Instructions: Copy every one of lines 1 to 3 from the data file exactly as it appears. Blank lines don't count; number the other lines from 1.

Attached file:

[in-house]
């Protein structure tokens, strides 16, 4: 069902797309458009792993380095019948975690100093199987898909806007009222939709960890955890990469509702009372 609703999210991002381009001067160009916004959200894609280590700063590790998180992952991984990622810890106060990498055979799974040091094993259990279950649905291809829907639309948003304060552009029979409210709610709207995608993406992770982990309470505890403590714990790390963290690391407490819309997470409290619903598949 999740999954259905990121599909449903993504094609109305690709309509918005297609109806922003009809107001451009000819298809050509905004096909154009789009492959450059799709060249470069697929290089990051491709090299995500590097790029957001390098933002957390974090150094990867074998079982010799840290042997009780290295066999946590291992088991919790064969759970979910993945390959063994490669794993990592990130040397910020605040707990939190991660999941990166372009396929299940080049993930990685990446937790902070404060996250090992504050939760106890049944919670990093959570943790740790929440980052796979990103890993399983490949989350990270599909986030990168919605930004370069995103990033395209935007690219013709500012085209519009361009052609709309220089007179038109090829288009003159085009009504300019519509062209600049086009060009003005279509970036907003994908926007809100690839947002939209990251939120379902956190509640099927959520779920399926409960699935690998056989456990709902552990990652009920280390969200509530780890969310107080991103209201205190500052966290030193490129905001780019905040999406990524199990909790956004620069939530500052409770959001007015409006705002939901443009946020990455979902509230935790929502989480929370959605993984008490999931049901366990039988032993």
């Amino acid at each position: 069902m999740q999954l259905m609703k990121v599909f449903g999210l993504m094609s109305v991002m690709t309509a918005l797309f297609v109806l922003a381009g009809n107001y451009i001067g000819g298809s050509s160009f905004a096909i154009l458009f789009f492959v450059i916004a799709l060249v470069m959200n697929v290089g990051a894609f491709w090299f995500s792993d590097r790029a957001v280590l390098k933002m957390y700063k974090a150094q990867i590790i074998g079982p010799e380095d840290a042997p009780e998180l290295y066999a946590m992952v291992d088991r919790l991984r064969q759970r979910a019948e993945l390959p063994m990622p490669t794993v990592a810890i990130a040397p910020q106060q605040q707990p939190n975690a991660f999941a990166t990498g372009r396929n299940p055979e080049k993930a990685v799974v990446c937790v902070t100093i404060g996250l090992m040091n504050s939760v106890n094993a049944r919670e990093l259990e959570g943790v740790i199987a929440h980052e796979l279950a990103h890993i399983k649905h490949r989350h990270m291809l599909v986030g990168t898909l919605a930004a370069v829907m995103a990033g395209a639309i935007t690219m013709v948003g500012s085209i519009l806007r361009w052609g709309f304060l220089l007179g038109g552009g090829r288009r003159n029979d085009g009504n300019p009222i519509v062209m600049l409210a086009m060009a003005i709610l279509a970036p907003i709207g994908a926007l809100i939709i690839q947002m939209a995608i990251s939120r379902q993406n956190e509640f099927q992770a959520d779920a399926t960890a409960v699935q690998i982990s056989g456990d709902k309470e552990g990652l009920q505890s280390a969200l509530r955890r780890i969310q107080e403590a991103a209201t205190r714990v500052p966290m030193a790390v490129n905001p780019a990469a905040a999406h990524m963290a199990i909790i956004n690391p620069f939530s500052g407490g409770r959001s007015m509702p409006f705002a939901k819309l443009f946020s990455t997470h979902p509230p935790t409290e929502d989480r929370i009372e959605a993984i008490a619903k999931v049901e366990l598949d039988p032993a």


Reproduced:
[in-house]
């Protein structure tokens, strides 16, 4: 069902797309458009792993380095019948975690100093199987898909806007009222939709960890955890990469509702009372 609703999210991002381009001067160009916004959200894609280590700063590790998180992952991984990622810890106060990498055979799974040091094993259990279950649905291809829907639309948003304060552009029979409210709610709207995608993406992770982990309470505890403590714990790390963290690391407490819309997470409290619903598949 999740999954259905990121599909449903993504094609109305690709309509918005297609109806922003009809107001451009000819298809050509905004096909154009789009492959450059799709060249470069697929290089990051491709090299995500590097790029957001390098933002957390974090150094990867074998079982010799840290042997009780290295066999946590291992088991919790064969759970979910993945390959063994490669794993990592990130040397910020605040707990939190991660999941990166372009396929299940080049993930990685990446937790902070404060996250090992504050939760106890049944919670990093959570943790740790929440980052796979990103890993399983490949989350990270599909986030990168919605930004370069995103990033395209935007690219013709500012085209519009361009052609709309220089007179038109090829288009003159085009009504300019519509062209600049086009060009003005279509970036907003994908926007809100690839947002939209990251939120379902956190509640099927959520779920399926409960699935690998056989456990709902552990990652009920280390969200509530780890969310107080991103209201205190500052966290030193490129905001780019905040999406990524199990909790956004620069939530500052409770959001007015409006705002939901443009946020990455979902509230935790929502989480929370959605993984008490999931049901366990039988032993």
């Amino acid at each position: 069902m999740q999954l259905m609703k990121v599909f449903g999210l993504m094609s109305v991002m690709t309509a918005l797309f297609v109806l922003a381009g009809n107001y451009i001067g000819g298809s050509s160009f905004a096909i154009l458009f789009f492959v450059i916004a799709l060249v470069m959200n697929v290089g990051a894609f491709w090299f995500s792993d590097r790029a957001v280590l390098k933002m957390y700063k974090a150094q990867i590790i074998g079982p010799e380095d840290a042997p009780e998180l290295y066999a946590m992952v291992d088991r919790l991984r064969q759970r979910a019948e993945l390959p063994m990622p490669t794993v990592a810890i990130a040397p910020q106060q605040q707990p939190n975690a991660f999941a990166t990498g372009r396929n299940p055979e080049k993930a990685v799974v990446c937790v902070t100093i404060g996250l090992m040091n504050s939760v106890n094993a049944r919670e990093l259990e959570g943790v740790i199987a929440h980052e796979l279950a990103h890993i399983k649905h490949r989350h990270m291809l599909v986030g990168t898909l919605a930004a370069v829907m995103a990033g395209a639309i935007t690219m013709v948003g500012s085209i519009l806007r361009w052609g709309f304060l220089l007179g038109g552009g090829r288009r003159n029979d085009g009504n300019p009222i519509v062209m600049l409210a086009m060009a003005i709610l279509a970036p907003i709207g994908a926007l809100i939709i690839q947002m939209a995608i990251s939120r379902q993406n956190e509640f099927q992770a959520d779920a399926t960890a409960v699935q690998i982990s056989g456990d709902k309470e552990g990652l009920q505890s280390a969200l509530r955890r780890i969310q107080e403590a991103a209201t205190r714990v500052p966290m030193a790390v490129n905001p780019a990469a905040a999406h990524m963290a199990i909790i956004n690391p620069f939530s500052g407490g409770r959001s007015m509702p409006f705002a939901k819309l443009f946020s990455t997470h979902p509230p935790t409290e929502d989480r929370i009372e959605a993984i008490a619903k999931v049901e366990l598949d039988p032993a």